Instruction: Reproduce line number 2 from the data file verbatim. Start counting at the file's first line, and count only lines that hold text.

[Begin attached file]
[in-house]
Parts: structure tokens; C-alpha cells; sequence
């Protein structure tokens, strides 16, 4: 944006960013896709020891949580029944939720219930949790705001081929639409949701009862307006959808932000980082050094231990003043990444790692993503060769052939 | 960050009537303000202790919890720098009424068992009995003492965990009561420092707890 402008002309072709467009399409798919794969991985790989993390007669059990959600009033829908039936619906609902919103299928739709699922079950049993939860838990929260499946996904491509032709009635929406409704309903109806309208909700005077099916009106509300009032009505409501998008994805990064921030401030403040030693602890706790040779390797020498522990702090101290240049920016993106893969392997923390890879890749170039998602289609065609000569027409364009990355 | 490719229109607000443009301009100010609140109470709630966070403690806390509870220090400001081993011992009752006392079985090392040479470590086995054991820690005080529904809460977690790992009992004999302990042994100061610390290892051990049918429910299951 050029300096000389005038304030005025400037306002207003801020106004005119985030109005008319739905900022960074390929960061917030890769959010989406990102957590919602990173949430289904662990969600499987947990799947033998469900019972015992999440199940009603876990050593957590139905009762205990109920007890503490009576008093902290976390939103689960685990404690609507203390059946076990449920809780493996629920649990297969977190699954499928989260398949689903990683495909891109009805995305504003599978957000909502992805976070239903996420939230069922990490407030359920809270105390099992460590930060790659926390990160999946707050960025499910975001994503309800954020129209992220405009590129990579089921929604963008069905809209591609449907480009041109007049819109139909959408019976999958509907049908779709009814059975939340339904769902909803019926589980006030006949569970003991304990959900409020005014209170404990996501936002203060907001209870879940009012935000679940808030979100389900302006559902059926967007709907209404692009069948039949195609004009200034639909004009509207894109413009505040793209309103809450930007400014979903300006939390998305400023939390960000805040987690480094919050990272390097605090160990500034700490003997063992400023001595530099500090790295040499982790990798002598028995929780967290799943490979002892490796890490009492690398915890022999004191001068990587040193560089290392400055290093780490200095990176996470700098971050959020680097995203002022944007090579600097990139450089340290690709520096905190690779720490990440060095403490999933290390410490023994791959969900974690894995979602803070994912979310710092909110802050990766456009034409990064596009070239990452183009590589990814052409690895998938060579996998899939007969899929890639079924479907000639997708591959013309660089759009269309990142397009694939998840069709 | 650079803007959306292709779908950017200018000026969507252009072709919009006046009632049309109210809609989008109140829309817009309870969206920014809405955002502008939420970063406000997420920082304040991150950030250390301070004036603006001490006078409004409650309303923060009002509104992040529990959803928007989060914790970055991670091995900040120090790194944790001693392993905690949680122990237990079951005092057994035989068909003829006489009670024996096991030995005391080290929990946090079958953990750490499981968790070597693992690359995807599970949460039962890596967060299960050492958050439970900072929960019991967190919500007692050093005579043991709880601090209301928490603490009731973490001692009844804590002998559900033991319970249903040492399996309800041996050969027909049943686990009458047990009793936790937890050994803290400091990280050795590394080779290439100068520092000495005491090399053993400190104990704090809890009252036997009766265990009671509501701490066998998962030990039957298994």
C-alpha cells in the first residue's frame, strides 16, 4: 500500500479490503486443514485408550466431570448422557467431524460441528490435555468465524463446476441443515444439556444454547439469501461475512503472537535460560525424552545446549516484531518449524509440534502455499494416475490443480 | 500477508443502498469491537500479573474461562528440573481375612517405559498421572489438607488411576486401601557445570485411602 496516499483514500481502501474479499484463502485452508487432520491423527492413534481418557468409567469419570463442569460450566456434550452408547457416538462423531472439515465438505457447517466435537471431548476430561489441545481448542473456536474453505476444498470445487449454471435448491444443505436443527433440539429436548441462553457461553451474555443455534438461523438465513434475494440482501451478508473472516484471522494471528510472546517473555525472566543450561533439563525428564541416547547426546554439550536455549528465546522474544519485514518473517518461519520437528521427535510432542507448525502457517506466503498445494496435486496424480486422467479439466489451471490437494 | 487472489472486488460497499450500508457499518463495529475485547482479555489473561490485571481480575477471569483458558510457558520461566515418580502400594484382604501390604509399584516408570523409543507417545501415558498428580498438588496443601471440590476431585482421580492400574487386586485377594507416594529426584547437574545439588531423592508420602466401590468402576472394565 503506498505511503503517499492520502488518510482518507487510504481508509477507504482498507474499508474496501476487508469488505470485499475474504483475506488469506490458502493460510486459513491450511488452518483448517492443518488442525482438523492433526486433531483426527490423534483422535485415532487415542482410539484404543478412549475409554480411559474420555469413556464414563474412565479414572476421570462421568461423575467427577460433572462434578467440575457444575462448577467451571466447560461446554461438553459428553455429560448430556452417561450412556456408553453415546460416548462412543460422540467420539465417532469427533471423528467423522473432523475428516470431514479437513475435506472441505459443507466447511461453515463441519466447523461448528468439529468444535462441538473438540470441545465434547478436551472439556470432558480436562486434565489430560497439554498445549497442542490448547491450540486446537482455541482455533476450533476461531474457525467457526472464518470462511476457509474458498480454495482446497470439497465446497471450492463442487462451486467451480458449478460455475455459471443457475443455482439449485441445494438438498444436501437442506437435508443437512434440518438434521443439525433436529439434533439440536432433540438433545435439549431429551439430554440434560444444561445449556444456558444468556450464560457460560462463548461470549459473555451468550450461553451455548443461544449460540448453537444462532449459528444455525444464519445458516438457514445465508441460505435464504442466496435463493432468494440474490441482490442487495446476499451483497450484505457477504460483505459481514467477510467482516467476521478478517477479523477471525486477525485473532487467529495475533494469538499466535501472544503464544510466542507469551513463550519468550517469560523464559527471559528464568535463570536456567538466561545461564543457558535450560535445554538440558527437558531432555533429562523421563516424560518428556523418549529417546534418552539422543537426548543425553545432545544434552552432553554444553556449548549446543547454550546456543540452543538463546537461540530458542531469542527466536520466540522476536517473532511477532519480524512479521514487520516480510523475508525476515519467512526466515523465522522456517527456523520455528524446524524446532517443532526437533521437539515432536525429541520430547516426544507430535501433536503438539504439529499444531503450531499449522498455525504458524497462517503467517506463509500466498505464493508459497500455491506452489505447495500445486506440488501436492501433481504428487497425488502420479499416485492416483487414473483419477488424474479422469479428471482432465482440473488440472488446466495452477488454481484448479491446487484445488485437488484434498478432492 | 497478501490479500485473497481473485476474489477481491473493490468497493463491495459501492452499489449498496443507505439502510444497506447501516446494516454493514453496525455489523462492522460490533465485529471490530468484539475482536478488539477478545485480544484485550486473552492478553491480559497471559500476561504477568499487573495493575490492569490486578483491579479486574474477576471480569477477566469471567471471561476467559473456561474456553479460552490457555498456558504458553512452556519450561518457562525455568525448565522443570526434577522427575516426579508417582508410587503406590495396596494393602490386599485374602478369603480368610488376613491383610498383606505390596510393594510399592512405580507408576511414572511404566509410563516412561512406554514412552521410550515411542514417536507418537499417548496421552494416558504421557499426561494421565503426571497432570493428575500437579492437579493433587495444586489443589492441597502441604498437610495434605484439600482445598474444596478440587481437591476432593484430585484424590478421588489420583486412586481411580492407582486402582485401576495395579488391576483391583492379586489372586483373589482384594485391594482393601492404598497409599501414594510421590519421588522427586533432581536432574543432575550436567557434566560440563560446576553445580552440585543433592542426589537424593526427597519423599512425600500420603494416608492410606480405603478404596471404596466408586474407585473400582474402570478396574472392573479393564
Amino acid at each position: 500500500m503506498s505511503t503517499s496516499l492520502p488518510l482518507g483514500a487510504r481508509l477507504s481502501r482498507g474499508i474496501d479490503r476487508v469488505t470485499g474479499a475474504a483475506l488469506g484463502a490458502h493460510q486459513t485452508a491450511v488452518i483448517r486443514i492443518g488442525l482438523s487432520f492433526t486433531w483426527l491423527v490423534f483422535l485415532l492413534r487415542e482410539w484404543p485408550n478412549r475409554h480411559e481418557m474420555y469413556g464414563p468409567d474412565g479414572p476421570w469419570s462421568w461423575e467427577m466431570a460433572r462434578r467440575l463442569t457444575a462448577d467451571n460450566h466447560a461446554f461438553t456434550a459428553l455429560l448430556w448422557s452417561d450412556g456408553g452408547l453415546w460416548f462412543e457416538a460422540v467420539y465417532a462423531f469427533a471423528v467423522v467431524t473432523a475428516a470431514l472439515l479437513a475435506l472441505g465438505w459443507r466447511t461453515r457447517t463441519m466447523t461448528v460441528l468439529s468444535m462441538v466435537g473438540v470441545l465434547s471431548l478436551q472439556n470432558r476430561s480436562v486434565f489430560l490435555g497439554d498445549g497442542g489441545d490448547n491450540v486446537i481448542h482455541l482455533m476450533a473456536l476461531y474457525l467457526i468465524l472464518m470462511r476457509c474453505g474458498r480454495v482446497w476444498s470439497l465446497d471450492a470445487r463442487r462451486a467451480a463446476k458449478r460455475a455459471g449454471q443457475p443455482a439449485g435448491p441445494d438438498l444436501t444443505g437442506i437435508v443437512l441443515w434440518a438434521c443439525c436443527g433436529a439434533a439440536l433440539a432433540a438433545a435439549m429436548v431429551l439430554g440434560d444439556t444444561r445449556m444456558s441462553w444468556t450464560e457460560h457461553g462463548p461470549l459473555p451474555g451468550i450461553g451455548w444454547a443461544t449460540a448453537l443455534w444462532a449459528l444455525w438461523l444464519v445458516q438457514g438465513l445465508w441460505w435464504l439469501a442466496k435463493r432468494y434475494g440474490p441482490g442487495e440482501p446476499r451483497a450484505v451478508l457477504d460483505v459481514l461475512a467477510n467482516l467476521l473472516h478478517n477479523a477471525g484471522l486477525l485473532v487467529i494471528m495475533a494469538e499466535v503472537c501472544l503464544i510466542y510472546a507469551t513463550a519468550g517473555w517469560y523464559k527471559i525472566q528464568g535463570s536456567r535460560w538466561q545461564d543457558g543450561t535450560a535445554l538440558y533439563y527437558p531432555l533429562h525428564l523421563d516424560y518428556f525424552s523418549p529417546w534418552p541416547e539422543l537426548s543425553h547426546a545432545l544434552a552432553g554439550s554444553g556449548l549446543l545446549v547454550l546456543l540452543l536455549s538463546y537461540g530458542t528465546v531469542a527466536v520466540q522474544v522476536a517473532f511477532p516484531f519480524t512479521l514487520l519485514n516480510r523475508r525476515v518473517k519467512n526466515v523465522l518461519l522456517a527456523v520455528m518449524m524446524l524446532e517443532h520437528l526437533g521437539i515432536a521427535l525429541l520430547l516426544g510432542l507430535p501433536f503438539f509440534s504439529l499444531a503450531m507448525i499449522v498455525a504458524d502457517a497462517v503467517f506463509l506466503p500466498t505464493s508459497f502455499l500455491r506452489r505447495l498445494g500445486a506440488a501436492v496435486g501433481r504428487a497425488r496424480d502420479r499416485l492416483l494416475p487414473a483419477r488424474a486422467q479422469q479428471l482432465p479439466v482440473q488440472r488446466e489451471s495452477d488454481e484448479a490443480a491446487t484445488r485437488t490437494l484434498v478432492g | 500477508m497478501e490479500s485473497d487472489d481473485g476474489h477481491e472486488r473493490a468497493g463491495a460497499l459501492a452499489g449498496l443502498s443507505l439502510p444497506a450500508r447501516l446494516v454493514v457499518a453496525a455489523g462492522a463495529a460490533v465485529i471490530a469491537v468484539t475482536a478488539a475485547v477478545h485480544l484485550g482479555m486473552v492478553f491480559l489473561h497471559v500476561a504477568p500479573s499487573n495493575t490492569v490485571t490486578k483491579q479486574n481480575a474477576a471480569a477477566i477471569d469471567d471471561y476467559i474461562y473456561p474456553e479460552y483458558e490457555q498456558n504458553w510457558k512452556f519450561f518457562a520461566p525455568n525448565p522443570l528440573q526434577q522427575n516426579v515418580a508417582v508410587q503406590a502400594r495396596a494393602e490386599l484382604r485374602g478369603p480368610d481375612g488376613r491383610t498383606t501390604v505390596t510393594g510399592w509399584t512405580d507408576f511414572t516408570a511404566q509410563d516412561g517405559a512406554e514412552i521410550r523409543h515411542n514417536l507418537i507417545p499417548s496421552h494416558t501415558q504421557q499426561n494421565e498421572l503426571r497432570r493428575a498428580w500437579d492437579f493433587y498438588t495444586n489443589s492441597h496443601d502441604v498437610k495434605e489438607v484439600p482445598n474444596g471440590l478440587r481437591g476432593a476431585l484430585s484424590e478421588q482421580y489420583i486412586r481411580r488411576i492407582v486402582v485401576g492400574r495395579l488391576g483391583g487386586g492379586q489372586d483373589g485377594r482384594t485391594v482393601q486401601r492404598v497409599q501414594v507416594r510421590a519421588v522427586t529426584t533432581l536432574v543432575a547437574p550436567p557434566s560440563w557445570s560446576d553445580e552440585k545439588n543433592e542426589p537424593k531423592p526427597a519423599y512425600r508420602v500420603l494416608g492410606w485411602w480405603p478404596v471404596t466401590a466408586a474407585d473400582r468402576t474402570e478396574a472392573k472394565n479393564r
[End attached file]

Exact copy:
Parts: structure tokens; C-alpha cells; sequence